We have ways
Following yesterday's post about the pitfalls of 'mixed marriages', I think it's necessary to let you know one of the Jakartass mottos: Rules are made to be bent.
'Er Indoors and I were married under Islamic law. This did mean that I had to 'convert' as it was/is not legal for partners to have different religions. However, in following this route we didn't have to register with the Civil (meaning State as opposed to 'polite') Office.
We therefore have permission to live together, albeit without falling under the umbrella of the nationality law. On Our Kid's birth certificate I am recognised as the natural father, yet he is listed as having been born out of wedlock.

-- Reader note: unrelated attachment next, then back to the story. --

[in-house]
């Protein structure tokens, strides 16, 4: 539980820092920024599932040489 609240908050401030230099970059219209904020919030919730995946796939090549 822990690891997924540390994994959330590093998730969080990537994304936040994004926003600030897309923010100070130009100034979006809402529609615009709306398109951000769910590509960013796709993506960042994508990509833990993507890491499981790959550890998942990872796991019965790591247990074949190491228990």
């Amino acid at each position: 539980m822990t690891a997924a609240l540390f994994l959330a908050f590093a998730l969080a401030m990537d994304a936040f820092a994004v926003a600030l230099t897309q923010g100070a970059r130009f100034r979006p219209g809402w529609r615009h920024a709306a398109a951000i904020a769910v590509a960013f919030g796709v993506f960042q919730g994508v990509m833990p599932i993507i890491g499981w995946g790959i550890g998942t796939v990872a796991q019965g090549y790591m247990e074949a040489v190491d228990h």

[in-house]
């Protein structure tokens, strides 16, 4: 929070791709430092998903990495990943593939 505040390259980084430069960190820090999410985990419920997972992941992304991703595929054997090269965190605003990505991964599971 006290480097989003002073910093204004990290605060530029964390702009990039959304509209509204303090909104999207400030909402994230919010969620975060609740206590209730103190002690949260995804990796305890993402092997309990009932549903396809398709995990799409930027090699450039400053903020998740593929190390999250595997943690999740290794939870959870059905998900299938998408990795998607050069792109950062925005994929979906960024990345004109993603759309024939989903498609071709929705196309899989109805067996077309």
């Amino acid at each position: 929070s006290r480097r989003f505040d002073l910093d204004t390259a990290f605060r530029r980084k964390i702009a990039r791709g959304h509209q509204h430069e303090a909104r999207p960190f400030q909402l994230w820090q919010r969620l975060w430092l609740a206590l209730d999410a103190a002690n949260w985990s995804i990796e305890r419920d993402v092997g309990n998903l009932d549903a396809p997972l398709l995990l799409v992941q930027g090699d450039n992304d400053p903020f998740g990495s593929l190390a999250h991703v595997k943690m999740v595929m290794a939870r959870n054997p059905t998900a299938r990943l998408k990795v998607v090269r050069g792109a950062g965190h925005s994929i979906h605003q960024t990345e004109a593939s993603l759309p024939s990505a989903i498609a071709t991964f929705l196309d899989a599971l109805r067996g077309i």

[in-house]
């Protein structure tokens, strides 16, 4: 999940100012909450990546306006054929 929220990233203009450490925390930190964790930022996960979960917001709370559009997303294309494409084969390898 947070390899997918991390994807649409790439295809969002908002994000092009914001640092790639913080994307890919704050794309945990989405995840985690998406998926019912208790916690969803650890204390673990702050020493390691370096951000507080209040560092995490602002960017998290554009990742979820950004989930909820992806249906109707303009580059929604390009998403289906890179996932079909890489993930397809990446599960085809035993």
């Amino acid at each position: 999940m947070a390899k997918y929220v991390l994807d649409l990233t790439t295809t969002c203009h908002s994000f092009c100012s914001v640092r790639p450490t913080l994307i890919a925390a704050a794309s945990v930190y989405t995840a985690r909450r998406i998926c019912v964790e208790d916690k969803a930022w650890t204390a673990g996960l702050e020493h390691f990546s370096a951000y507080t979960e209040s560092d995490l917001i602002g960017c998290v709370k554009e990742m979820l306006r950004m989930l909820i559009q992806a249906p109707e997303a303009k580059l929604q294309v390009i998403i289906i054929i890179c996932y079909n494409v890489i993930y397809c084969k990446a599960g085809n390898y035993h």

I have bought land but this is not in my name, which is okay by me as I can't take it with me.
As for being sponsored by one's spouse, it is perfectly legal to set up a limited company with Indonesian partners and foreigners being named as 'consultants'. These companies can then sponsor the expats; this is a well-worn route, particularly for expats making a living exporting furniture, handicrafts and herbs
Long-term residents generally find their own ways. For example, I know of one couple who have been married to each other three times. They get divorced shortly before the birth of their children. Under British law, children with a British parent can choose their nationality when they reach 18.
Any couples contemplating tying the knot would be well-advised to get in touch with the embassy
of the foreign partner.